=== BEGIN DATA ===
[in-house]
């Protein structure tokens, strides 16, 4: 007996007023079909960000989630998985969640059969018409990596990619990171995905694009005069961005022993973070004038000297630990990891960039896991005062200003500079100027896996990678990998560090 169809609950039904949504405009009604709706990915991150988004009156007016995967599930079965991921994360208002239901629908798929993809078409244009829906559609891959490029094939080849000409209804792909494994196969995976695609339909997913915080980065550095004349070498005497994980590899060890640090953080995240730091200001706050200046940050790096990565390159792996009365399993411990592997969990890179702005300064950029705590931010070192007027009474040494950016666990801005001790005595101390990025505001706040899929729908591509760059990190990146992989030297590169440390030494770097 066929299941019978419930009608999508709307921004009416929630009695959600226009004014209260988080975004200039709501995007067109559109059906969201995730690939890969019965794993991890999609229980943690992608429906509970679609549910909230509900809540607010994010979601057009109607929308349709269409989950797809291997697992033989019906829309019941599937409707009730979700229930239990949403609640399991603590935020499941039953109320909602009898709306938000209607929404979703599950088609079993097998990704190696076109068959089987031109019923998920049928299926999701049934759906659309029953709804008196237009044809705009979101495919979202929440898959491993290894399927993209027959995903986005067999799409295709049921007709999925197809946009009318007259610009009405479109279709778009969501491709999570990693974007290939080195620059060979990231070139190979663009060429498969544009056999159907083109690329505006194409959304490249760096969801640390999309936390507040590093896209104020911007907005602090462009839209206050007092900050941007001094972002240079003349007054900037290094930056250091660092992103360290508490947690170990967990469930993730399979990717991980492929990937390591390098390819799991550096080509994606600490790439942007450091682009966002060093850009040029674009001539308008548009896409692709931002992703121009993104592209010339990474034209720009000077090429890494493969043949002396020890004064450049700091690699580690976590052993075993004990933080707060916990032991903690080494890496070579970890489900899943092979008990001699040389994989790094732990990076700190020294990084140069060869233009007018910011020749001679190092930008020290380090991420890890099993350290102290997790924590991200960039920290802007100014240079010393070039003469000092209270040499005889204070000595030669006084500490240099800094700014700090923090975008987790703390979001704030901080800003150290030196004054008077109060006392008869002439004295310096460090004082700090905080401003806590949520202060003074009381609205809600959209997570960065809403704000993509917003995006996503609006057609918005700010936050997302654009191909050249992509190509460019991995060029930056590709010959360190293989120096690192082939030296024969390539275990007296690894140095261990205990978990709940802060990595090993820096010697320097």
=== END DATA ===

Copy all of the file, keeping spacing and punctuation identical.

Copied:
[in-house]
């Protein structure tokens, strides 16, 4: 007996007023079909960000989630998985969640059969018409990596990619990171995905694009005069961005022993973070004038000297630990990891960039896991005062200003500079100027896996990678990998560090 169809609950039904949504405009009604709706990915991150988004009156007016995967599930079965991921994360208002239901629908798929993809078409244009829906559609891959490029094939080849000409209804792909494994196969995976695609339909997913915080980065550095004349070498005497994980590899060890640090953080995240730091200001706050200046940050790096990565390159792996009365399993411990592997969990890179702005300064950029705590931010070192007027009474040494950016666990801005001790005595101390990025505001706040899929729908591509760059990190990146992989030297590169440390030494770097 066929299941019978419930009608999508709307921004009416929630009695959600226009004014209260988080975004200039709501995007067109559109059906969201995730690939890969019965794993991890999609229980943690992608429906509970679609549910909230509900809540607010994010979601057009109607929308349709269409989950797809291997697992033989019906829309019941599937409707009730979700229930239990949403609640399991603590935020499941039953109320909602009898709306938000209607929404979703599950088609079993097998990704190696076109068959089987031109019923998920049928299926999701049934759906659309029953709804008196237009044809705009979101495919979202929440898959491993290894399927993209027959995903986005067999799409295709049921007709999925197809946009009318007259610009009405479109279709778009969501491709999570990693974007290939080195620059060979990231070139190979663009060429498969544009056999159907083109690329505006194409959304490249760096969801640390999309936390507040590093896209104020911007907005602090462009839209206050007092900050941007001094972002240079003349007054900037290094930056250091660092992103360290508490947690170990967990469930993730399979990717991980492929990937390591390098390819799991550096080509994606600490790439942007450091682009966002060093850009040029674009001539308008548009896409692709931002992703121009993104592209010339990474034209720009000077090429890494493969043949002396020890004064450049700091690699580690976590052993075993004990933080707060916990032991903690080494890496070579970890489900899943092979008990001699040389994989790094732990990076700190020294990084140069060869233009007018910011020749001679190092930008020290380090991420890890099993350290102290997790924590991200960039920290802007100014240079010393070039003469000092209270040499005889204070000595030669006084500490240099800094700014700090923090975008987790703390979001704030901080800003150290030196004054008077109060006392008869002439004295310096460090004082700090905080401003806590949520202060003074009381609205809600959209997570960065809403704000993509917003995006996503609006057609918005700010936050997302654009191909050249992509190509460019991995060029930056590709010959360190293989120096690192082939030296024969390539275990007296690894140095261990205990978990709940802060990595090993820096010697320097």